Everyone who learns- be it an actor learning lines or a teacher learning to teach key factors to students, or a musician learning music, has to sink the learning into his brain.
Previous studies and the current one show that when one learns a new task and then shortly follows it with learning a similar one, the second one usually interferes with and undermines the first one’s mastery.
A psychological study by the Brown University has found a solution to this. It suggests that over learning helps lock-in performance gains.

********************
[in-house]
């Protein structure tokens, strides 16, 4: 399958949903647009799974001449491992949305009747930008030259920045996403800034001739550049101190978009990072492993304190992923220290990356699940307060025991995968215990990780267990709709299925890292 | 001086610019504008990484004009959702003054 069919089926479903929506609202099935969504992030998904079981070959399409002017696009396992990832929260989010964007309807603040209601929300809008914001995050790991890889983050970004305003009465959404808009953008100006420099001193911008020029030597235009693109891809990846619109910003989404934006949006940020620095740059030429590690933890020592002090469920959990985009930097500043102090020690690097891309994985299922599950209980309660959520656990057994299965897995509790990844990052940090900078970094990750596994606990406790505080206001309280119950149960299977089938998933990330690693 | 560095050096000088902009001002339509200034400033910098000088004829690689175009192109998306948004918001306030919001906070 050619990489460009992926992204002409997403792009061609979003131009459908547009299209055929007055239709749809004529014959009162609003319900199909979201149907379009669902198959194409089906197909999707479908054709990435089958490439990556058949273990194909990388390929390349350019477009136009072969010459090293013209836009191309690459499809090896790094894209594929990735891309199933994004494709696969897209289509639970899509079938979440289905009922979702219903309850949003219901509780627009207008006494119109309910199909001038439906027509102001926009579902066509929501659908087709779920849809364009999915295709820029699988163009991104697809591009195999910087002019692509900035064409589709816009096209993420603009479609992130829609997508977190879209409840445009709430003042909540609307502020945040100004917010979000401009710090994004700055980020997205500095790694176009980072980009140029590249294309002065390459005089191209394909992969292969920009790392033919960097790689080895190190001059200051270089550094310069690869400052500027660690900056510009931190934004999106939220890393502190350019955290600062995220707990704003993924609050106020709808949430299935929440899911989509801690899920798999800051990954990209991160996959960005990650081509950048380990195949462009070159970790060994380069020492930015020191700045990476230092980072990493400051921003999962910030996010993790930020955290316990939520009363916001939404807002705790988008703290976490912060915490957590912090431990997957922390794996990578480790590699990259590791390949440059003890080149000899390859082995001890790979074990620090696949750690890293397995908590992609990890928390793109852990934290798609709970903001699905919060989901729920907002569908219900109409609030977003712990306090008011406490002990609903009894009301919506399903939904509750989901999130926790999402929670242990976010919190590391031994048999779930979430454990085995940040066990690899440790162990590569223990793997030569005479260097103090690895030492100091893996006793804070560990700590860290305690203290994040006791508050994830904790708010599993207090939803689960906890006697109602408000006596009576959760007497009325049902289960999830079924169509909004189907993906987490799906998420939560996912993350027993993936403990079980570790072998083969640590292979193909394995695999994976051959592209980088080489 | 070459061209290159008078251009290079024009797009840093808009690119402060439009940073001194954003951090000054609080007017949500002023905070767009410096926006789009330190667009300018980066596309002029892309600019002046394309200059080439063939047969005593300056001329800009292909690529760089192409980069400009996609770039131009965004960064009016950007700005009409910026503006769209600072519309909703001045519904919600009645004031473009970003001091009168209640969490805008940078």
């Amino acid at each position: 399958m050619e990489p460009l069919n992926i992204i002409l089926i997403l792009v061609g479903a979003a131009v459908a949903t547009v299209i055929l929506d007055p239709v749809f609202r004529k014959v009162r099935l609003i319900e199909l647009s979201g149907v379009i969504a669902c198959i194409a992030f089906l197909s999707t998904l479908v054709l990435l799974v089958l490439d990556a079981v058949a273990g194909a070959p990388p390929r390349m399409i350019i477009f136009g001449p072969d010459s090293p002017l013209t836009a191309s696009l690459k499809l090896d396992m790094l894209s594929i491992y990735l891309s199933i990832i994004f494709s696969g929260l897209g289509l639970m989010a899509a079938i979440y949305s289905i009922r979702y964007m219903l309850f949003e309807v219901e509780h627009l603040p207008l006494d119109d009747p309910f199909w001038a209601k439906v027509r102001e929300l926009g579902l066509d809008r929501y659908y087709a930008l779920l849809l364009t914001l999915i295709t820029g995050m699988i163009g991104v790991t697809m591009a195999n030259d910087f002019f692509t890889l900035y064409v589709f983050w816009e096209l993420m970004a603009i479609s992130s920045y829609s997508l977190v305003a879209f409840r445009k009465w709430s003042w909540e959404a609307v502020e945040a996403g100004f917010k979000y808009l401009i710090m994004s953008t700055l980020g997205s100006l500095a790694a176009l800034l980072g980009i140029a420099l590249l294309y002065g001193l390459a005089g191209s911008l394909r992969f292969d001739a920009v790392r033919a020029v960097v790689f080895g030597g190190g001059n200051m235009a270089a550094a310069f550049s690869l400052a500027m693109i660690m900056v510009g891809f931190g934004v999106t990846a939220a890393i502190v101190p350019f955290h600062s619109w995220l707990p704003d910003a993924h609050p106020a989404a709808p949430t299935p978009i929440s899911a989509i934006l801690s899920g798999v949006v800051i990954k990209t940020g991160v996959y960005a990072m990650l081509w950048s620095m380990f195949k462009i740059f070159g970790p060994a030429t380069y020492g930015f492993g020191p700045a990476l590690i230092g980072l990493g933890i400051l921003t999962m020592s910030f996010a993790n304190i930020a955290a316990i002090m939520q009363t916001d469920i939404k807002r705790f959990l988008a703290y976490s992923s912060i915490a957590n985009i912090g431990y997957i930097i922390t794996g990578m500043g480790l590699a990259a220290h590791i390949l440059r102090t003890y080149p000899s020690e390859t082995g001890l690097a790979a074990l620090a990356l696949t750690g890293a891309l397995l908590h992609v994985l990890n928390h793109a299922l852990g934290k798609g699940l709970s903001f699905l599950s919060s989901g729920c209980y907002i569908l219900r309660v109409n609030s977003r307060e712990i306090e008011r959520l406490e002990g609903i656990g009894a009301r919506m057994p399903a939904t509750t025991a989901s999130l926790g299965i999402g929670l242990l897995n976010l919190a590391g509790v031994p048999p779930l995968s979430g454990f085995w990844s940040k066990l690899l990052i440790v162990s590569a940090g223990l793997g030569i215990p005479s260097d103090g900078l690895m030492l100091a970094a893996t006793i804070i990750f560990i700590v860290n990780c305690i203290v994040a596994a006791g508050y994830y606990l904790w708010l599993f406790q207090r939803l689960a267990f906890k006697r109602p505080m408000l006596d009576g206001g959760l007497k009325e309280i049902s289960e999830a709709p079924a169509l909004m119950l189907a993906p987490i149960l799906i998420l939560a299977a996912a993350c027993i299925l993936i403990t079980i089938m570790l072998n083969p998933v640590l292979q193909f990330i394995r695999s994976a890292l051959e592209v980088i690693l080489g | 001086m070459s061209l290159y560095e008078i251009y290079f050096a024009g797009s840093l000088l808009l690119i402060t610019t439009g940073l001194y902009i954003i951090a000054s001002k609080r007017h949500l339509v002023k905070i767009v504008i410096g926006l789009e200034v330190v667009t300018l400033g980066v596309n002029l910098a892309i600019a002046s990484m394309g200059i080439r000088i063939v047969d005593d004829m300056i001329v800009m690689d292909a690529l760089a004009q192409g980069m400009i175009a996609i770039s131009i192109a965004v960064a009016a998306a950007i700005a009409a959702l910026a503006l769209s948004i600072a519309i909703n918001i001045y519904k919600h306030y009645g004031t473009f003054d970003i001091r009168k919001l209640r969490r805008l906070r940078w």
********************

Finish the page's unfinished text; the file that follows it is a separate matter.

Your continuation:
They found that learning for 20 minutes past the point of mastery, “locked in” that learning. It shielded it from the interference made by a new learning.
For some duration, the over learning of the first task even prevents the second one’s effective learning. The underlying neurophysiology is that a temporary shift in the balance of the neurotransmitters that controls neural flexibility occurs in the part of the brain where learning happened.
The study was conducted on a visual task. It holds true for learning other tasks like motor tasks as well, says Takeo Watanabe, the corresponding author. This has been published in the Natural Neuroscience journal.
Content Source: https://www.sciencedaily.com/releases/2017/01/170130111017.htm